characters, the rest will be printed. Thus, "%6c" with the character 'f'
       results in the following:

                                   "%6c"    "     f"
                                   "%-6c"   "f     "

       A leading 0 in the y specification causes zero filling for the right
       justification, so 3 printed in %06d yields "000003". The zero does not
       mean octal.

       z specifies a maximum number of characters or significant digits and is
       not used for the above types because they are all fixed length. The z is,
       however, used in %s, %b, %e, %f, and %g formats.

       A field width or the significant digits or both may be indicated by an
       asterisk () instead of a digit string.  In this case, an integer arg
       supplies the field width or the significant digits.  The arg that is
       actually converted is not fetched until the conversion letter is seen, so
       the args specifying field width or the significant digits must appear
       before the arg (if any) to be converted.  A negative field width argument
       is taken as a `-' flag followed by a positive field width.  If the
       significant digits argument is negative, it will be changed to zero.

       %s     Inserts a string.

              Useful for printing strings that have no null terminator.  The
              minimum width of the string is y and the maximum width of the
              string is z.

              NOTE: When string formatting reaches a null, the formatting stops.
              If the y field has specified more characters, the result is padded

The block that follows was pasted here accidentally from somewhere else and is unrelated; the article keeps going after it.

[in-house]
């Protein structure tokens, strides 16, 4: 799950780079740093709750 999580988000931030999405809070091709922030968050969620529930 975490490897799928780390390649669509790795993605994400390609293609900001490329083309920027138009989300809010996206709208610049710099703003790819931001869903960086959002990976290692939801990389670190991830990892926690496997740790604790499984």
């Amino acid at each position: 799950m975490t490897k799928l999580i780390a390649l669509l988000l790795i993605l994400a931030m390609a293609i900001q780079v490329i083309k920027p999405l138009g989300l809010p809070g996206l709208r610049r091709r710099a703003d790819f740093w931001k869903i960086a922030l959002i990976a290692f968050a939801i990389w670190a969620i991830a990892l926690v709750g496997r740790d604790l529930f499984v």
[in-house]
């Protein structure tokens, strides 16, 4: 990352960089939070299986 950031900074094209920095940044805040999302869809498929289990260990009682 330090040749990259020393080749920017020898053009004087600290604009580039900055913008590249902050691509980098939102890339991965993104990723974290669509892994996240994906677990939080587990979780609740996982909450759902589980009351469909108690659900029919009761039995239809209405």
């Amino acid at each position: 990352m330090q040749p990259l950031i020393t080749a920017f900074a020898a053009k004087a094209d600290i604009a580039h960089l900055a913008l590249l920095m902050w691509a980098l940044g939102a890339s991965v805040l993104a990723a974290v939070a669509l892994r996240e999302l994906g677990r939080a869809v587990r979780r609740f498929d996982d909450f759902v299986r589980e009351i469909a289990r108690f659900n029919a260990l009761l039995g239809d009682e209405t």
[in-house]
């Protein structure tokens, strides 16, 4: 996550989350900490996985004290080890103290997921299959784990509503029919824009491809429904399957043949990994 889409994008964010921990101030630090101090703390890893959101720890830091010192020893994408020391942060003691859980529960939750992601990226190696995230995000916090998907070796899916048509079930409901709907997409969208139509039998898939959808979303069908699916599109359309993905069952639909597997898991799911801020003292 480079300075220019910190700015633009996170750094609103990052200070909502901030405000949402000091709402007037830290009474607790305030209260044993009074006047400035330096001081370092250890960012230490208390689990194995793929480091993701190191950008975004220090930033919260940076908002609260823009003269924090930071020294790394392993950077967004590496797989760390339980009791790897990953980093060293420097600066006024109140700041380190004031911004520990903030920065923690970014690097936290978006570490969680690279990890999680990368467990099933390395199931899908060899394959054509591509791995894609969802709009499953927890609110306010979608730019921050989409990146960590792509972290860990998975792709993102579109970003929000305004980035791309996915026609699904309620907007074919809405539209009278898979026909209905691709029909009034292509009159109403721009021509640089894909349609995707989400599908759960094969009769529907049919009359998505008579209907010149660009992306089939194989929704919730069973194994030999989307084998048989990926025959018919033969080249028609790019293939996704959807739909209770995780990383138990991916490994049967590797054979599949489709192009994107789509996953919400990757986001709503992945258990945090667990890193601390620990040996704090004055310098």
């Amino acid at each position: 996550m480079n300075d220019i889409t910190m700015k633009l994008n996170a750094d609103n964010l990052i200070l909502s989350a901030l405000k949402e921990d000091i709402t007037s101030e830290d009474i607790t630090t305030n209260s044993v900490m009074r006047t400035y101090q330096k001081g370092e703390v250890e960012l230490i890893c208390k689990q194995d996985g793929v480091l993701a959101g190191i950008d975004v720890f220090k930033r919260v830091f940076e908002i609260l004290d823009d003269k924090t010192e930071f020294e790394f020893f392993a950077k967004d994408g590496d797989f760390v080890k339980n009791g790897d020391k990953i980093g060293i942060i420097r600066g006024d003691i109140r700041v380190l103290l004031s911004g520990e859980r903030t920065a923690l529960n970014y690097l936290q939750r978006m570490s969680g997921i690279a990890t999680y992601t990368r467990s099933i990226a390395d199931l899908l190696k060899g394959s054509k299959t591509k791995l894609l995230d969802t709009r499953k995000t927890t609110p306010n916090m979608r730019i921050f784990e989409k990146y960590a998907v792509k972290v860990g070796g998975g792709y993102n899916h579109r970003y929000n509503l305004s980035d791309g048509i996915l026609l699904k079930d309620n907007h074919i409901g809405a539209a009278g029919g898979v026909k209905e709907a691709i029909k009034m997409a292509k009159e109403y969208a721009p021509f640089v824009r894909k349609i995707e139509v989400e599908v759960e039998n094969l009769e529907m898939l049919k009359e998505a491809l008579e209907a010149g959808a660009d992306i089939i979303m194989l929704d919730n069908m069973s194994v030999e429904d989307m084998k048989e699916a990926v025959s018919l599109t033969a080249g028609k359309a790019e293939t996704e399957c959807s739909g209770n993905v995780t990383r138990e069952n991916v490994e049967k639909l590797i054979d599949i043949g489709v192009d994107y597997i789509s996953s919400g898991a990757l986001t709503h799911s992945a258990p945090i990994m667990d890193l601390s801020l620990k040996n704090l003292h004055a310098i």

with blanks. Thus, formatting "test" results in the following:

                                      "%6s"    "  test"
                                      "%-6s"   "test  "
                                      "%.2"    "te"
                                      "%6.2"   "    te"

       %b     Inserts a string bounded by a length.

              This actually uses TWO arguments: the first is a string, and the
              second is a number. For instance:

              "%b", x, 3 is the same as "%.3s", x

              The number argument is used as the maximum number of characters in
              the string. %b is used when the number of characters used might
              change with different calls.

       %e     Inserts a floating number in 'e format'.
              This is of the form "~.####E*&&":

              ~      either a minus sign or nothing

              #'s    the digits of the mantissa

              *      either plus or minus

              &'s    the digits of the exponent

              Thus, 43.5 is formatted as .435E+02 and -.00435 is formatted as
              -.435E-02. There are always two digits of exponent. The y field
              gives a minimum width for the entire number, and the z field gives
              the maximum number of digits in the mantissa.  z defaults to 6.
              Thus, formatting 43.5 results in the following:

                                   "%10e"     "  .435E+02"
                                   "%-10e"    ".435E+02  "
                                   "%5e"      ".435E+02"
                                   "%10.1e"   "    .4E+02"

       %f     Inserts a floating number in 'f format'.
              This is of the form "~####.&&":

              ~      either a minus sign or nothing

              #'s    the digits before the decimal point

              &'s    the digits after the decimal point

              The number of #'s is always the number needed. Again, the y field
              gives a minimum on the size of the entire number, while the z
              field is the number of significant digits to keep after the
              decimal point.  z defaults to 6. Thus, formatting 1.23456 results
              in the following:

                                    "%10f"    "  1.234560"
                                    "%-10f"   "1.234560  "
                                    "%.2f"    "1.23"
                                    "%5.2f"   " 1.23"

       %g     Inserts a floating number in optional format.

              Prints in either %e or %f format, whichever is shorter, with the
              minimum number of digits needed to the right of the decimal. Whole